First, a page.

Discovering the Twin Lakes

From the shore of Lake Ruhondo, I marvelled at the turquoise water and the mist-capped mountains. That was a sight to behold.

The lake looked abandoned. A cluster of activities usually seen around other lakes was missing.

There was no fanfare and the only sounds I could hear were produced by the singing birds. I am not complaining though. The tranquility I felt here is exactly what I needed.

Earlier on, I had cruised around several islands aboard a wooden motorised boat and the only sounds I could hear were produced by its engine.

When I returned to the shore, I overheard farmers communicating with their livestock in a language I barely understood.

Lakes are resources that stimulate nature-based tourism. Their allure is irresistible to some of us. This power of attraction leads to frequent

Kivu-bound trips organised by residents of Kigali.

As they drive to the Western Province under the influence of the magnetic charm of the lake they are familiar with, Kigali dwellers bypass the seldom known Lake

Not far from the north-eastern shoreline of Lake Ruhondo lies another hidden gem, Lake Burera.

The ‘Twin Lakes’ moniker is often used to refer to the two neighbouring lakes. Lake Burera surges 150 meters higher than her twin sister.

While standing near the slope of the nearest volcano, I enjoyed an unobstructed view of both water bodies. From this location, it looked like Burera was flowing into Ruhondo.

Turns out, Lake Burera indeed pours its content into Lake Ruhondo. This is done through a pipeline structured to intensify the velocity of the dropping water which in turn, whirls the turbines designed to produce electricity.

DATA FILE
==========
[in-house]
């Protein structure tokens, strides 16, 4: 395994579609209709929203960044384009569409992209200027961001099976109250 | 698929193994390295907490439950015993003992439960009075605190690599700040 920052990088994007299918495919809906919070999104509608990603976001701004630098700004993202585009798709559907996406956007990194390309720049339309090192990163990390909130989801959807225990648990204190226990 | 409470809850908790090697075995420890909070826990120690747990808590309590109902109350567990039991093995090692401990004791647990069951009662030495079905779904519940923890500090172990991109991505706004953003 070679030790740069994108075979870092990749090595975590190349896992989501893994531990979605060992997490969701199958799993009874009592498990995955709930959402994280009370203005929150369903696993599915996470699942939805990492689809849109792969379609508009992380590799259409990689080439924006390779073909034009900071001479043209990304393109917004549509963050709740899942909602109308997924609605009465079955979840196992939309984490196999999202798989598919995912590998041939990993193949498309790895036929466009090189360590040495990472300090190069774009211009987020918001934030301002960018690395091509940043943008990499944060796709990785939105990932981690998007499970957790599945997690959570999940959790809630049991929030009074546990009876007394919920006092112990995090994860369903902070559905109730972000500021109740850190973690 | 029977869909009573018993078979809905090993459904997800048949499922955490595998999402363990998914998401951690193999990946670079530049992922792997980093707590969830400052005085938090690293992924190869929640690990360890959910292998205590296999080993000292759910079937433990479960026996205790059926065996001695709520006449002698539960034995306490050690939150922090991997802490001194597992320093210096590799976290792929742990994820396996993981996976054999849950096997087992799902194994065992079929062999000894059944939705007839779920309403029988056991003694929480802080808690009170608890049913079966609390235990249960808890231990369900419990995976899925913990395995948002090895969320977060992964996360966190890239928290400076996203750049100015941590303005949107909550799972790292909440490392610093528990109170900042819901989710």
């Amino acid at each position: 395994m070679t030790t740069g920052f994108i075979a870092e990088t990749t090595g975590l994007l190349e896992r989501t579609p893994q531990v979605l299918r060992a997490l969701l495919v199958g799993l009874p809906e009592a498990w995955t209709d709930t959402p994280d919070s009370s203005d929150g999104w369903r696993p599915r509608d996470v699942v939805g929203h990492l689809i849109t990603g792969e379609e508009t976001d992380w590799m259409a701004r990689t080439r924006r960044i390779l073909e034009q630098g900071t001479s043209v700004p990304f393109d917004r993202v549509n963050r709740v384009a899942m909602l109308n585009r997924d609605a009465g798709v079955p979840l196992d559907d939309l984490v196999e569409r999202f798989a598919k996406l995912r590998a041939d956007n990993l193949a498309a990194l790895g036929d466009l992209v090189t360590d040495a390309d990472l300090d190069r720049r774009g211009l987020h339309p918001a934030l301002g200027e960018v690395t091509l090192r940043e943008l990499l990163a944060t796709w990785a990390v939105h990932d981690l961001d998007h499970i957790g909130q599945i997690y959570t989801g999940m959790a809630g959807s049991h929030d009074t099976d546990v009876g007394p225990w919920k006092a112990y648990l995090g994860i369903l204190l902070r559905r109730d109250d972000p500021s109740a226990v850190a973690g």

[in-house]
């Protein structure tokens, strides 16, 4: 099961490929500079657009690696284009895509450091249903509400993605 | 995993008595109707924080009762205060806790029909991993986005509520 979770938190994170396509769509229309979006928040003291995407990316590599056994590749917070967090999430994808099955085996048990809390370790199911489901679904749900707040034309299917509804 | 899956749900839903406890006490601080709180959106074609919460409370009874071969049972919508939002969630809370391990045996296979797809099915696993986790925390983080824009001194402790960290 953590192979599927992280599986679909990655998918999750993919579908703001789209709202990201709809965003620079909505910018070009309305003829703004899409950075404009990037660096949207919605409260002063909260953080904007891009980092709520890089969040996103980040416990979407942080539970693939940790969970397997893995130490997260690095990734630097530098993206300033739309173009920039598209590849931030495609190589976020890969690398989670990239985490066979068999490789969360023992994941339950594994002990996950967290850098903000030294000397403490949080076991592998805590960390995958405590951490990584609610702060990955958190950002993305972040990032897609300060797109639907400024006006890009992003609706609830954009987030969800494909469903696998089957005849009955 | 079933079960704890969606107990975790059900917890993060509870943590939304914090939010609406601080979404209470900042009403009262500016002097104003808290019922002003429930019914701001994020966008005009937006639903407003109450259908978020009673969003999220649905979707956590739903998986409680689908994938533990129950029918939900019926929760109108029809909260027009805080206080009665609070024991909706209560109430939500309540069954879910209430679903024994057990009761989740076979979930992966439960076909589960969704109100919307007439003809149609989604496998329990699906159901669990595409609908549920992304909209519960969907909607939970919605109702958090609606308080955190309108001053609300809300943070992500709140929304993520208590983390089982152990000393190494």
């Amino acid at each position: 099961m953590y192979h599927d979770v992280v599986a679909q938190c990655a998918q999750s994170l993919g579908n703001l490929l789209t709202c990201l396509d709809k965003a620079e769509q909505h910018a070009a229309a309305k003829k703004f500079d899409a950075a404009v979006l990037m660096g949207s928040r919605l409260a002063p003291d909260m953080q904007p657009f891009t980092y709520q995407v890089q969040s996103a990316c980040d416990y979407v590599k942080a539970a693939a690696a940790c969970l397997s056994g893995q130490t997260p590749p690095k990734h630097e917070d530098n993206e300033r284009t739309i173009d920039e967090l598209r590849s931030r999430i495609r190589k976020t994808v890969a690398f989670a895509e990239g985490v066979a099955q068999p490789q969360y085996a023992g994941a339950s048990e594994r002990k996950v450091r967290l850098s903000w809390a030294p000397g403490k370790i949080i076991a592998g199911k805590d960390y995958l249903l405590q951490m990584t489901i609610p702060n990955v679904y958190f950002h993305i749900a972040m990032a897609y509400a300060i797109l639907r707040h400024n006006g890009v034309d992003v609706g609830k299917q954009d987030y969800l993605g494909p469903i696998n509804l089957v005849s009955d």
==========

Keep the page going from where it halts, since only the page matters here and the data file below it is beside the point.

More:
At Ntaruka power plant, I learnt a thing or two about the scientific process of transforming kinetic energy into electricity.

I also came across another investment in the energy sector when I stumbled upon Mukungwa hydroelectricity plant a couple of kilometers away.

The upmarket Virunga Lodge is in the vicinity, mostly hosting loaded tourists attracted by the famous mountain gorillas.

Other relatively cheaper lodges available around the Twin Lakes include Lake Ruhondo Beach Resort and the church-owned  Les Foyers de Charité. Visitors can
also opt to camp on Cyuza’s island.

From the shore of Lake Ruhondo, I admired the lush green plants and the imposing light blue sky. After hiking towards the volcanoes for about an hour, I was rewarded with the view of the two stunning lakes.

The author is an adventurer on a mission to discover what Rwanda has to offer. Follow his awe-inspiring journey on the Sunday Times and